I lived in California for 11 years so perhaps I am experiencing the reverse-home-town-food-nostalgia syndrome that affects older people because when I returned from vacation last week, I drove straight to In-N-Out and devoured a DDAS (double-double animal style) like a rabid coyote. EVERYBODY knows you order the fries crispy at INO. Everybody but Andrew.
Anywhoo, where do you go when you re-enter your life in Dallas?
Mark Bittman, the New York Times Magazine lead food writer, NYT’s Opinion columnist, blogger, and book author will speak at Temple Emanu-El in Dallas on May 10. His topic, Food Matters: A Guide to Conscious Eating, will be the focus of the Rabbi David Lefkowitz Memorial Lecture at 7:30PM in the Olan Sanctuary. A reception and book signing will follow the lecture which is free and open to the public.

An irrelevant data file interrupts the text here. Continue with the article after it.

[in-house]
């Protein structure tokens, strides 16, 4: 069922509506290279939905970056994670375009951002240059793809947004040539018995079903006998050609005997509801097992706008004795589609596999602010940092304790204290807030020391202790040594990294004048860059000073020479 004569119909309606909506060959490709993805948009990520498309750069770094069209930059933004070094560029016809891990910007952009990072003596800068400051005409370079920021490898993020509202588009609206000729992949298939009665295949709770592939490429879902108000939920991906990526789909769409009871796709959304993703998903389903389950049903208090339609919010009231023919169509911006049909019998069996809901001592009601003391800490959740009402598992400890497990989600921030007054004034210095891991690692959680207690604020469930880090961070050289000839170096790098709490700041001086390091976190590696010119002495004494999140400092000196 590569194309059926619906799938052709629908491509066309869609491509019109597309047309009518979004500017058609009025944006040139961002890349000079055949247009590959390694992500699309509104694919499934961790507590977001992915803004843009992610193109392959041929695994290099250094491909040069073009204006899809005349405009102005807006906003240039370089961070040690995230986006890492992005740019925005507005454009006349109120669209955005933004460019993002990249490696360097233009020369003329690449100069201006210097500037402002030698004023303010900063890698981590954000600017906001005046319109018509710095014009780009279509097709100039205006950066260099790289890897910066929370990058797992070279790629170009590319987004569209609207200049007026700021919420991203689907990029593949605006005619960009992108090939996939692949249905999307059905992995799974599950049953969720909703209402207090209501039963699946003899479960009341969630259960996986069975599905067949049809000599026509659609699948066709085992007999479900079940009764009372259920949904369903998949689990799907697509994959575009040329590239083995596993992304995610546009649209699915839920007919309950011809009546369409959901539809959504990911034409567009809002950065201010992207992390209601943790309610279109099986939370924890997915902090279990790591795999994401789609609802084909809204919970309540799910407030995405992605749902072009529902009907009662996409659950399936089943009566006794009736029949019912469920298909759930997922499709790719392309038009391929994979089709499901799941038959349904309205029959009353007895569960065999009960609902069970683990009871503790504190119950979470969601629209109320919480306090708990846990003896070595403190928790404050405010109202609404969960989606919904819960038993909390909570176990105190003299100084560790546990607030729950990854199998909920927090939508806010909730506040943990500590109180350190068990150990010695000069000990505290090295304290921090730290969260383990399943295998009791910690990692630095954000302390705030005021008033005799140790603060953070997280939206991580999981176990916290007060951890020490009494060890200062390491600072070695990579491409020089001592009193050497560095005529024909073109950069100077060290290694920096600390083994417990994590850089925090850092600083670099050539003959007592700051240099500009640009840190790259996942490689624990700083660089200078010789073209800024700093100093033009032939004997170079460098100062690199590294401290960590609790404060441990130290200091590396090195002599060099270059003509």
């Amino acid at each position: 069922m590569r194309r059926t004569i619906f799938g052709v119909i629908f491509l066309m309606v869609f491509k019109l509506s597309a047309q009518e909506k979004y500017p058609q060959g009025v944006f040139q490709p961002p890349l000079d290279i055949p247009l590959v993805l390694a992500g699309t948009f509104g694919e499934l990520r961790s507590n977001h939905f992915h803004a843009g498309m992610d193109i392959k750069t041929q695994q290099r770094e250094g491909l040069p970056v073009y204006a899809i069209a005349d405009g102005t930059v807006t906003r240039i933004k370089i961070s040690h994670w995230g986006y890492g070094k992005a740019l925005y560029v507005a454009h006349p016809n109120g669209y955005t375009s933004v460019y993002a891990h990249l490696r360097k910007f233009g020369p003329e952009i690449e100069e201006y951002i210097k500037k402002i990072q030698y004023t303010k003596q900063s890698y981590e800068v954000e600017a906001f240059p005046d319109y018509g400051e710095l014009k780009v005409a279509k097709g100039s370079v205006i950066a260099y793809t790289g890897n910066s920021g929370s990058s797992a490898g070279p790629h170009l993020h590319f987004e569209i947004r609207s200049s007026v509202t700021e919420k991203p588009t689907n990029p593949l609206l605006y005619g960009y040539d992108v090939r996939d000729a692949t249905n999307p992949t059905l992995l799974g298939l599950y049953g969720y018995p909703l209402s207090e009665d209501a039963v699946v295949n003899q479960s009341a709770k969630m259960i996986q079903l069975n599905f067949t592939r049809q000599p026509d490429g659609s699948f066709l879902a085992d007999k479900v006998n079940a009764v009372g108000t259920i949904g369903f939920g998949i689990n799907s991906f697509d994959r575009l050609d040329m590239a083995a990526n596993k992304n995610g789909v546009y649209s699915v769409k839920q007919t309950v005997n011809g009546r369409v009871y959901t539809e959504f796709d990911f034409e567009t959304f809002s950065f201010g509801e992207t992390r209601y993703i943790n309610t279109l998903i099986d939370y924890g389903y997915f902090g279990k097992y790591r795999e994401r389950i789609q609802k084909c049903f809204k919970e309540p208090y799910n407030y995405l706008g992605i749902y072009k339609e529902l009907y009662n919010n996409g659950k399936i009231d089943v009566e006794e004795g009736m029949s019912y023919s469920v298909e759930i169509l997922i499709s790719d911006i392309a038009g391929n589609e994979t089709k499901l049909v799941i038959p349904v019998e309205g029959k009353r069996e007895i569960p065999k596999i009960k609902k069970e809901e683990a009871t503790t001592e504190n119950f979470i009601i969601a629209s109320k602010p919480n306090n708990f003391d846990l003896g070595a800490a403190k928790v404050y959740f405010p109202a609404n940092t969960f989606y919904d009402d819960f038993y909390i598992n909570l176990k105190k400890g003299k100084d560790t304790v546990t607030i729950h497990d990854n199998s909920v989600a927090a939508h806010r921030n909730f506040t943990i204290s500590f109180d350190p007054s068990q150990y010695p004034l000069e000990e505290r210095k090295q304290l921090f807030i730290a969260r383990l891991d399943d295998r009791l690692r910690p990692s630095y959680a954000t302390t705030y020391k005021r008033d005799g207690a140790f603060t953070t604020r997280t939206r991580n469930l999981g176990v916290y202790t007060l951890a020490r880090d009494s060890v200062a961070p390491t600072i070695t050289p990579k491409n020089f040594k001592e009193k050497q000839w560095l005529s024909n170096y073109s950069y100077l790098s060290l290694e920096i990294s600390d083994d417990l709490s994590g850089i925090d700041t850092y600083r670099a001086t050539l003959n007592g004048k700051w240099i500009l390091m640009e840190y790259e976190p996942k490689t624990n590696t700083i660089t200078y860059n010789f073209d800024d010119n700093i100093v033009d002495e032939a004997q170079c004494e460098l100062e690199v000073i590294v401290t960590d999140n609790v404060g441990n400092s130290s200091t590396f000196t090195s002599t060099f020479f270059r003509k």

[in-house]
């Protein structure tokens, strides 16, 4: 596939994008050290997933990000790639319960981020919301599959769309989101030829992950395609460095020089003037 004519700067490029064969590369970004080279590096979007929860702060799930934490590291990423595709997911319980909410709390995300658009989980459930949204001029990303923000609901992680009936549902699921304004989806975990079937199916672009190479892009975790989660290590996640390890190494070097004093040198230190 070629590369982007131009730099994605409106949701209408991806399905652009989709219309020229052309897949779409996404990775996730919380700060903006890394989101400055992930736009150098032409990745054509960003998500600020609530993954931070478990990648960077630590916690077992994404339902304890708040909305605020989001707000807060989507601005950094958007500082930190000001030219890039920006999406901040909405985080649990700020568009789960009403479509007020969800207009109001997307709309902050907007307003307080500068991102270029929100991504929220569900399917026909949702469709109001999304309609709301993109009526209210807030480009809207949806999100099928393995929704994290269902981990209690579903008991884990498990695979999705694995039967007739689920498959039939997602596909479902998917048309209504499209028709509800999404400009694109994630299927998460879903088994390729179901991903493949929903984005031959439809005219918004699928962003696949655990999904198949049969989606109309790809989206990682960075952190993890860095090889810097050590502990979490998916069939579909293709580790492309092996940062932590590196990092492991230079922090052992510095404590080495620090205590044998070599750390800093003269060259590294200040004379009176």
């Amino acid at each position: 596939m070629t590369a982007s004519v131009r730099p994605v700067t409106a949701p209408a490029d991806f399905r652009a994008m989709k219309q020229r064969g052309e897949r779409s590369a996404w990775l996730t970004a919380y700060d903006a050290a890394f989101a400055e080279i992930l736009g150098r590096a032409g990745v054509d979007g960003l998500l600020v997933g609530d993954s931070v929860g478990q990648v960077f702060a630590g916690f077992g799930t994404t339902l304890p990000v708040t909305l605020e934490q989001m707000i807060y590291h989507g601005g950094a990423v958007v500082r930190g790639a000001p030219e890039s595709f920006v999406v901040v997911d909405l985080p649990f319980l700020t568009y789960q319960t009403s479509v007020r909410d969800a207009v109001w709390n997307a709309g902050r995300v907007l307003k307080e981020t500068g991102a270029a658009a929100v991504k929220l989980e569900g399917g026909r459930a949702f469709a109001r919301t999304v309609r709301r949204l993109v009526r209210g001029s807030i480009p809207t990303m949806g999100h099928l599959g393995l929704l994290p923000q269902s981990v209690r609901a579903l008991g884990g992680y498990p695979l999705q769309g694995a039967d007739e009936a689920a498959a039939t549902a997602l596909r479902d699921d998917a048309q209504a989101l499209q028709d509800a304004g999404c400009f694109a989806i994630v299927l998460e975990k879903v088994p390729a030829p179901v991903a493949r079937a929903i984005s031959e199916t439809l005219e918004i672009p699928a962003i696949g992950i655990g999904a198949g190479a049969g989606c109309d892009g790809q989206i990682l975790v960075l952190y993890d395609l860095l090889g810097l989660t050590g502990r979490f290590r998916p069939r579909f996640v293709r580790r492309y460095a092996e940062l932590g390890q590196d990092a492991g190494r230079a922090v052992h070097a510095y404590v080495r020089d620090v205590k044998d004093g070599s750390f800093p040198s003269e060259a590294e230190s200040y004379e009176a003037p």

Bittman will talk about he lost 35 pounds, solved health problems, and reduced his personal impact on the environment. The lecture is FREE and their will be a book signing opportunity after the event. To RSVP for Mark Bittman’s appearance at Temple Emanu-El, contact Nancy Rivin at 214-706-0000, or email@example.com.
“I’ve always wanted to move back to Dallas ever since (going to) SMU,” says Tully Lewis, owner of Tu-Lu’s Gluten-Free Bakery. Today, Lewis opens her first store in Dallas after enjoying success in New York City for the last two years. (For instance, the ladies and gents of Vogue loved her sweets so much, they admitted their latest obsession with gluten-free goods in this February article.)
Jump for eye candy.